Swanica explores Japan

Monday, July 10, 2006

Shimaoka Tatsuzo is born in 1919 in Tokyo.
When Shimaoka was a teenager , wondering what to do when he grew up, he visited the Nihon Mingeikan (Japan Folk Crafts Museum in Tokyo) in 1938. There he discovered the beauty of Mingei advocated by Yanagi Soetsu (1889-1961). Shimaoka had found what he wanted to become and met the most passionate advocates of Yanagi's Mingei Movement: Hamada Shoji, Kawai Kanjiro and Bernard Leach.

Shimaoka began making pottery in 1939 as a student at the Tokyo Institue of Technology's Department of Ceramics. Shimaoka joined Hamada's workshop as an appentice after graduation and four years later, built his own, independent kiln adjacent to his teacher's in Mashiko.
Shimaoka developed his own personal style. He was designated a "Living National Treasure" by the Japanese government in 1996 for developeng a pottery technique where white slip is applied to rope impressions made in the surface of the pot when it is still wet: something he calls "Jomon Zogan".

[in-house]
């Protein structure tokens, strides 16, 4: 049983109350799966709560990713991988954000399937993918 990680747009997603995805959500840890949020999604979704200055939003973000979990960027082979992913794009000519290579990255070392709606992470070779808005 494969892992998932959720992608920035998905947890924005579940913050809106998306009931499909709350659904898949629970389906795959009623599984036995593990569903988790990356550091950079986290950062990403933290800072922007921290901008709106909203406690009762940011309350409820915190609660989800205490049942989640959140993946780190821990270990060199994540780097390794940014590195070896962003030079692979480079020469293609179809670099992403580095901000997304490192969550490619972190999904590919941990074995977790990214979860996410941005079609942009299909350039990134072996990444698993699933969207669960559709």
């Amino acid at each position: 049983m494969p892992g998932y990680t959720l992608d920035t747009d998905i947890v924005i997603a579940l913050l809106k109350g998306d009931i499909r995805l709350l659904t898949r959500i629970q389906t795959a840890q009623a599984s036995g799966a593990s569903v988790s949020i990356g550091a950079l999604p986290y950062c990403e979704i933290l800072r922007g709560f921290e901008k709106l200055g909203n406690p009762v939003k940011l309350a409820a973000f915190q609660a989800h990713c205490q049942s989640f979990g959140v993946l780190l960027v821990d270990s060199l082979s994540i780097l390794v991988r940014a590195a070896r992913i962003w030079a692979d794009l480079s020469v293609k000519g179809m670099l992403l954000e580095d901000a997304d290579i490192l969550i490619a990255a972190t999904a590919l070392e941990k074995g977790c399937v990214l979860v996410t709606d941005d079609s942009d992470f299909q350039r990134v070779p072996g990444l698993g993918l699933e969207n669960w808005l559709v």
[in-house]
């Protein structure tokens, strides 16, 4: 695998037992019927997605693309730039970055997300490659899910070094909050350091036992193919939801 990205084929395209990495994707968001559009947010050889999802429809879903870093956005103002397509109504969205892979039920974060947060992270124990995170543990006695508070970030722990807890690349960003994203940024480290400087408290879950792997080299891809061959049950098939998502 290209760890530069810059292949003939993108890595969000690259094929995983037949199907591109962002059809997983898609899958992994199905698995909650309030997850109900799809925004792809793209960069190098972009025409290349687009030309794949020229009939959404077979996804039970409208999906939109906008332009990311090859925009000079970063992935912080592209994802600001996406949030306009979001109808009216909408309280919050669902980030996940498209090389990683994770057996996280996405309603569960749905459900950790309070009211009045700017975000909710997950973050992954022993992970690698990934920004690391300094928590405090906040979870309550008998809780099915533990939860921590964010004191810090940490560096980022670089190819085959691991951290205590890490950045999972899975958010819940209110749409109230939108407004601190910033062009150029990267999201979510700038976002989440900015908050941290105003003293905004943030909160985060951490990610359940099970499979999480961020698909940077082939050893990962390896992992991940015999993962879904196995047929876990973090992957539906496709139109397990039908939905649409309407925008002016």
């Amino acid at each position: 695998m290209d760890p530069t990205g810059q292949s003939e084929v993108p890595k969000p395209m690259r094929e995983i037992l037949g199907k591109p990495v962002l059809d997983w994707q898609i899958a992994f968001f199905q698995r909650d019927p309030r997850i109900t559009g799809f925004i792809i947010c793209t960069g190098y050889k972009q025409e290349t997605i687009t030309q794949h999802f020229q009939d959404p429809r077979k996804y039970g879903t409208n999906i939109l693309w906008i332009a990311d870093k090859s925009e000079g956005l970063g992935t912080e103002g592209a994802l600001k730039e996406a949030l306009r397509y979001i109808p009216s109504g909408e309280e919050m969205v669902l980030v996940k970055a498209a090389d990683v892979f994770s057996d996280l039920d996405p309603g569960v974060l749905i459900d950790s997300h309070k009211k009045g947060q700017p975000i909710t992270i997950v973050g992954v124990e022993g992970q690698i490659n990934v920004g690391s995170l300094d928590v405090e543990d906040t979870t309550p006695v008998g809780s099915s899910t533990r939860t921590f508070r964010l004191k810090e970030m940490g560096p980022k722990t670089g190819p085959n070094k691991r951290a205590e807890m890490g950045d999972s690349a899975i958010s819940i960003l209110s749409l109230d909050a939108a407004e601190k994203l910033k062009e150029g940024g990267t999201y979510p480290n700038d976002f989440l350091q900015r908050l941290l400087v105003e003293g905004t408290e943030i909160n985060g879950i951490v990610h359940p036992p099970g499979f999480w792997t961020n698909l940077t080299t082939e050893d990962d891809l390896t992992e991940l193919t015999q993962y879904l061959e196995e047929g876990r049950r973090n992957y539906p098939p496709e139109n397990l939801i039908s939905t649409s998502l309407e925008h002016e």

Shimaoka-san himself gave us a tour despite his old age and showed us his kilns, the workshops with throwing, decorating and glazing areas. David apprenticed with him for 2 years 27 years ago and Lee in 2000 for 3 years.

Shimaoka-san talking to his "deshi".

Putting slip on a rope impressed vessel.

Scraping off the hardened white slip.

Platters drying in the sun.

We also went in his showroom. You always take your shoes off and walk carefully around. He was preparing for a show. His work is beautiful, but of course quite expensive.

We had tea in his house and we drank from his cups and had a nice talk. He knew quite some english, understood more then he could talk. Mike and David did most of the talking because of their Japanese language skills. We got a catalogue from him when we left and he joked, when he looked at it, that it was old work and that it was time to make some new designs. Good for him!


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